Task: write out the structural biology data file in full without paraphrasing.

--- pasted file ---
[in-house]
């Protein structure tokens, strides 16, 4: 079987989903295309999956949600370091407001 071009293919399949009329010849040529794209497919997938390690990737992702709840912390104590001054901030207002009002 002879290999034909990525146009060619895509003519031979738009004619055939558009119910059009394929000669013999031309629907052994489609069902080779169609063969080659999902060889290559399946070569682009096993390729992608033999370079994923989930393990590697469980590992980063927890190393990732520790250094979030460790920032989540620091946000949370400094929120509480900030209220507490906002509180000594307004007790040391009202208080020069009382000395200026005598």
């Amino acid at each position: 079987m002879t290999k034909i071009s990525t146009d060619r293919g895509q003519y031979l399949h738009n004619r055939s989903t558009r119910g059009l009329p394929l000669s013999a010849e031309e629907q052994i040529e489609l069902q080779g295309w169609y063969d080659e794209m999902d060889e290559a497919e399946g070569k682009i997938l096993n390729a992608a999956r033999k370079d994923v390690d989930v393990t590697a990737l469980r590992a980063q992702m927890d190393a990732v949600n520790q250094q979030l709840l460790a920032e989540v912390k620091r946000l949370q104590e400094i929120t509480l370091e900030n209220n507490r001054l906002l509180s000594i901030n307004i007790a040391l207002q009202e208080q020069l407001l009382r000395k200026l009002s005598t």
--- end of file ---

[in-house]
């Protein structure tokens, strides 16, 4: 079987989903295309999956949600370091407001 071009293919399949009329010849040529794209497919997938390690990737992702709840912390104590001054901030207002009002 002879290999034909990525146009060619895509003519031979738009004619055939558009119910059009394929000669013999031309629907052994489609069902080779169609063969080659999902060889290559399946070569682009096993390729992608033999370079994923989930393990590697469980590992980063927890190393990732520790250094979030460790920032989540620091946000949370400094929120509480900030209220507490906002509180000594307004007790040391009202208080020069009382000395200026005598």
């Amino acid at each position: 079987m002879t290999k034909i071009s990525t146009d060619r293919g895509q003519y031979l399949h738009n004619r055939s989903t558009r119910g059009l009329p394929l000669s013999a010849e031309e629907q052994i040529e489609l069902q080779g295309w169609y063969d080659e794209m999902d060889e290559a497919e399946g070569k682009i997938l096993n390729a992608a999956r033999k370079d994923v390690d989930v393990t590697a990737l469980r590992a980063q992702m927890d190393a990732v949600n520790q250094q979030l709840l460790a920032e989540v912390k620091r946000l949370q104590e400094i929120t509480l370091e900030n209220n507490r001054l906002l509180s000594i901030n307004i007790a040391l207002q009202e208080q020069l407001l009382r000395k200026l009002s005598t």